Waste Spares None: Actor Randeep Hooda Shares Image Of Tiger Carrying Discarded Plastic Bottle

Waste Spares None: Actor Randeep Hooda Shares Image Of Tiger Carrying Discarded Plastic Bottle

India’s growing plastic menace has reached the jungles! Now, it is there and killing the already endangered species – Tigers
News, Plastic Waste
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Waste Spares None: Actor Randeep Hooda Shares Image Of Tiger Carrying Discarded Plastic Bottle

New Delhi: This discarded plastic bottle could have been in the trash bin, if, we waste generators had thrown it properly. But, sadly it is not! It is there in the mouth of one of the tigers at Ranthambore National Park in India. Actor Randeep Hooda who has been continuously fighting for the swachh cause, shared an upsetting image with the netizens on Twitter that shows all that is going wrong with our planet, he added, “This #Tiger cleaning his home? No!! It’s us dirtying it. Heartbreaking image taken at #RanthamboreNationalPark.”

Sadly, this is the reality of thousands and thousands of animals out there. In numbers, it is estimated that around 100,000 marine creatures die every year from plastic entanglement and approximately 1 million sea birds die from eating plastic. Talking about tigers, the endangered species, in India, we are left only with some 3,000 tigers. The last thing that is need is plastic waste intruding its habitat and affecting its ecosystem

This is not the first time, world has seen such a tragic picture that speaks a thousand words about the growing plastic menace. Recently, a photo of a tiny orange seahorse clinging on to a pink plastic cotton swab in blue-green waters around Indonesia was trending around web, that portrayed just deep rooted the problem of plastic really is.

It’s a photo that I wish didn’t exist but now that it does I want everyone to see it. What started as an opportunity to photograph a cute little sea horse turned into one of frustration and sadness as the incoming tide brought with it countless pieces of trash and sewage. This sea horse drifts long with the trash day in and day out as it rides the currents that flow along the Indonesian archipelago. This photo serves as an allegory for the current and future state of our oceans. What sort of future are we creating? How can your actions shape our planet?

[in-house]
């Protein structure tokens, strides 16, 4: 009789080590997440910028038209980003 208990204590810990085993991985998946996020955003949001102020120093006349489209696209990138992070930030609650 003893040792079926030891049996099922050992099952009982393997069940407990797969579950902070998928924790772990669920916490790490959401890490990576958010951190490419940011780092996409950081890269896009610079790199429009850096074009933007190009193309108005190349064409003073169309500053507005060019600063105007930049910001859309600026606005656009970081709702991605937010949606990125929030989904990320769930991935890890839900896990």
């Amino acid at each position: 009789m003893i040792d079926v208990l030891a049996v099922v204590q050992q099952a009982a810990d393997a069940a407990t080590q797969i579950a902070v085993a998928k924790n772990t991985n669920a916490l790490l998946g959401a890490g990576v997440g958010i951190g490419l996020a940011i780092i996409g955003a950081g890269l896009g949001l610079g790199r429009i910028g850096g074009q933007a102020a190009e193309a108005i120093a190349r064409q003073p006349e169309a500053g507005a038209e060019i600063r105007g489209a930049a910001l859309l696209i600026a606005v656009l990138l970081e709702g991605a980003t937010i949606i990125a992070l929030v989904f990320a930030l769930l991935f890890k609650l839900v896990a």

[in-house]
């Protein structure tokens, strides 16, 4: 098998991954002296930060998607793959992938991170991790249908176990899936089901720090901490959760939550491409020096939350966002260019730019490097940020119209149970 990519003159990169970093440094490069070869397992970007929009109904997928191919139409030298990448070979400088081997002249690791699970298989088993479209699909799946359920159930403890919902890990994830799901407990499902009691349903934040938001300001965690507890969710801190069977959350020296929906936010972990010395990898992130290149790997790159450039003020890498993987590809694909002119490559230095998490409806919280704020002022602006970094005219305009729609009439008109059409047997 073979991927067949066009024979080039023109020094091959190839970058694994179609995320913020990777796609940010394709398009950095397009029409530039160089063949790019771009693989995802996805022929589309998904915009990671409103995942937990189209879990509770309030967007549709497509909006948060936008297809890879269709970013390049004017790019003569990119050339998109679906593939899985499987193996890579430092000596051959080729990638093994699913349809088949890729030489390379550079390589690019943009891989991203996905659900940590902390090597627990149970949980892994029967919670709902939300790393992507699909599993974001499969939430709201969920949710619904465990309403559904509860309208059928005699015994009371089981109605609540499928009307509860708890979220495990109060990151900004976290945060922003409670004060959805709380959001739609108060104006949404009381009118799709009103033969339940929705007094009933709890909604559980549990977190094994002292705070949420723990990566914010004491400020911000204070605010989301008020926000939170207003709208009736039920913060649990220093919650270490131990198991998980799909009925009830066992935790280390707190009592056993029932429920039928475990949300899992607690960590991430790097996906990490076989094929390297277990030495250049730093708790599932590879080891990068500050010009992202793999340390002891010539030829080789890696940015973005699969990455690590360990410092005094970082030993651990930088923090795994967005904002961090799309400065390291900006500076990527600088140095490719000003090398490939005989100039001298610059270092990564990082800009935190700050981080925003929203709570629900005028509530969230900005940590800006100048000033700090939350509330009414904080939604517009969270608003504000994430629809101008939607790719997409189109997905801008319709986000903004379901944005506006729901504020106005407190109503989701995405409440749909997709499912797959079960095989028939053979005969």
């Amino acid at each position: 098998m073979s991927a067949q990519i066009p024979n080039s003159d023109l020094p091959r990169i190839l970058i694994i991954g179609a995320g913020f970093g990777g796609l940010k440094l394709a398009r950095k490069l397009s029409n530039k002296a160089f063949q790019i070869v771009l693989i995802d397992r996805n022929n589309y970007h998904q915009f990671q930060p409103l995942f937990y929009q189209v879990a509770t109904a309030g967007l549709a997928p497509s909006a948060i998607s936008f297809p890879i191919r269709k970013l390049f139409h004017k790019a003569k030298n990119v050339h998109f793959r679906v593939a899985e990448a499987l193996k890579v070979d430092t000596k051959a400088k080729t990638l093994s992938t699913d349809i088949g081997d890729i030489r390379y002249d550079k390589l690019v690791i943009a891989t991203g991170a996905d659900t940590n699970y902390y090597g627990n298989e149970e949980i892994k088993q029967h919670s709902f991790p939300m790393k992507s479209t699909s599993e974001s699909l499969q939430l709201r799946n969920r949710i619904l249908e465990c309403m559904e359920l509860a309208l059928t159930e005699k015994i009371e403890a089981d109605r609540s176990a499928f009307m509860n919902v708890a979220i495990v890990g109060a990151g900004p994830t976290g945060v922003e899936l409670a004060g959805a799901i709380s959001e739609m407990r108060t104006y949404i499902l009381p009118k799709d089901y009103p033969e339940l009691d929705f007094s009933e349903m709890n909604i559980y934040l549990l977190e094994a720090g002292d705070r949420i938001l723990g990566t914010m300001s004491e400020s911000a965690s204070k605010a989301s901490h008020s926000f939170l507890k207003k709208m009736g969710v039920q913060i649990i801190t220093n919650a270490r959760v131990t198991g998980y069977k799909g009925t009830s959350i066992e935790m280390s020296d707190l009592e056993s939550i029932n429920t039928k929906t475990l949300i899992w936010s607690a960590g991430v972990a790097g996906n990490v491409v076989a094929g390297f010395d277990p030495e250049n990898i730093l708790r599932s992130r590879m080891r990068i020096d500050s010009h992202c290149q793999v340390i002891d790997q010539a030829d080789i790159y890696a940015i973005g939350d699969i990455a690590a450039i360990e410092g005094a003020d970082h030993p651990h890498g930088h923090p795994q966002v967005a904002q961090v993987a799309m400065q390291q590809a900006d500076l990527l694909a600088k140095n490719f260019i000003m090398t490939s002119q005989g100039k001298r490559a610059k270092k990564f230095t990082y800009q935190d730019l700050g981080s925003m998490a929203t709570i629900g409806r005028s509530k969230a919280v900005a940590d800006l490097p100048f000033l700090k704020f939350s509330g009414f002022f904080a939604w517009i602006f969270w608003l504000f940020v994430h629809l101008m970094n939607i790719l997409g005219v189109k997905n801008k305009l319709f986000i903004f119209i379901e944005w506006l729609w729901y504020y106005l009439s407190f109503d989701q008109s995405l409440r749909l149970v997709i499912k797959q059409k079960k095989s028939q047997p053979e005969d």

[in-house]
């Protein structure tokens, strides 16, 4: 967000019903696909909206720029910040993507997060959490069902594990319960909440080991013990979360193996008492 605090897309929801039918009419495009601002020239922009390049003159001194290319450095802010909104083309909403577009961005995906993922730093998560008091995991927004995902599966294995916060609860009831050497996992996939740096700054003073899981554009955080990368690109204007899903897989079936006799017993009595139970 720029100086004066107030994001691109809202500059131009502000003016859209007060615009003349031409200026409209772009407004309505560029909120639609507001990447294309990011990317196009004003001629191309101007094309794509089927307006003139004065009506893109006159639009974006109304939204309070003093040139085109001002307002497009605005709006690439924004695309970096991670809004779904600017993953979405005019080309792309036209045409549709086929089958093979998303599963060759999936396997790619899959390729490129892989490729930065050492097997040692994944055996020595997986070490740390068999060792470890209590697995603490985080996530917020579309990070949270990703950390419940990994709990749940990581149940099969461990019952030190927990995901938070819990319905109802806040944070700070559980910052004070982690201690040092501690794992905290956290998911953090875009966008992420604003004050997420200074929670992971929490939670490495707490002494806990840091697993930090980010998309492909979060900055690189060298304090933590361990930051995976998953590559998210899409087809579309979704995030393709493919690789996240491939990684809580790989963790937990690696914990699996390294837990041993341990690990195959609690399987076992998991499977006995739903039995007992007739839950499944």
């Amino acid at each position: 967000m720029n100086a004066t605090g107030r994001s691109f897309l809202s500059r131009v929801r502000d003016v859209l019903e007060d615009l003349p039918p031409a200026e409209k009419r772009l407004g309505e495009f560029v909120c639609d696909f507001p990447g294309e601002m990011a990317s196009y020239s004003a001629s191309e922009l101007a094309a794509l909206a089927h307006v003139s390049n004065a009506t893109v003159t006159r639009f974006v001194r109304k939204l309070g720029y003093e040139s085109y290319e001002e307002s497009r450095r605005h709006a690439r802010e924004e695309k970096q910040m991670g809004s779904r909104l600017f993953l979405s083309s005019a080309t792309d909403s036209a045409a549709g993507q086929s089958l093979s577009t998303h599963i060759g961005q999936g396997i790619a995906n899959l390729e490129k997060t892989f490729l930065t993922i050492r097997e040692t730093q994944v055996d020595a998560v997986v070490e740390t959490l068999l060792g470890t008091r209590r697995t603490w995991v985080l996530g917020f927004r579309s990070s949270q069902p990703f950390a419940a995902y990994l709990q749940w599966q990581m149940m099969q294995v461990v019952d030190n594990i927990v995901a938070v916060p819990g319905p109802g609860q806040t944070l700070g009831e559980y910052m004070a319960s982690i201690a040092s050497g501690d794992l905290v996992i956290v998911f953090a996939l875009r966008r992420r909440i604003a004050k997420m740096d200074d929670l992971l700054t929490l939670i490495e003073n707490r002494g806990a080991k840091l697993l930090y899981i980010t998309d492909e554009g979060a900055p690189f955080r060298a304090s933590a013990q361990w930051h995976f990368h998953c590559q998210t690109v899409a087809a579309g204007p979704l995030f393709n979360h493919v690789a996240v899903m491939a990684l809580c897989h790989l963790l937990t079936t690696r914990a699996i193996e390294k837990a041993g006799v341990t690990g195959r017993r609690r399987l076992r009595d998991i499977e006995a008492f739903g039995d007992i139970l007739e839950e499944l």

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thanks to @eyosexpeditions for getting me there and to @nhm_wpy and @sea_legacy for getting this photo in front of as many eyes as possible. Go to @sea_legacy to see how you can make a difference. . #plastic #seahorse #wpy53 #wildlifephotography #conservation @nhm_wpy @noaadebris #switchthestick

A post shared by Justin Hofman (@justinhofman) on

So how does plastic kills or injures animals? When plastic is ingested, it can get lodged in the windpipe, obstructing airflow that eventually causes suffocation. And if it makes its way into the digestive tract, plastic debris can either block the tract, or accumulate in the stomach, producing a false sense of fullness, causing the animal to stop eating, resulting in malnutrition and slowly starves the animal to death. The problem with plastic is that it cannot be digested; even a small plastic bag which is used for mere seconds by users, takes some 1000 of years to decompose completely. Today, incorrect disposal of plastic waste by the waste generator is creating dire and, at times, fatal consequences for environmental ecosystems and for our fellow inhabitants – animals.

Also Read: Plastic Ban: What India Can Learn From Other Countries

It is high time now, we start taking better decisions individually and collectively to significantly decrease the levels of plastics use and pollution. Otherwise, soon our planet will choke in plastic pollution.

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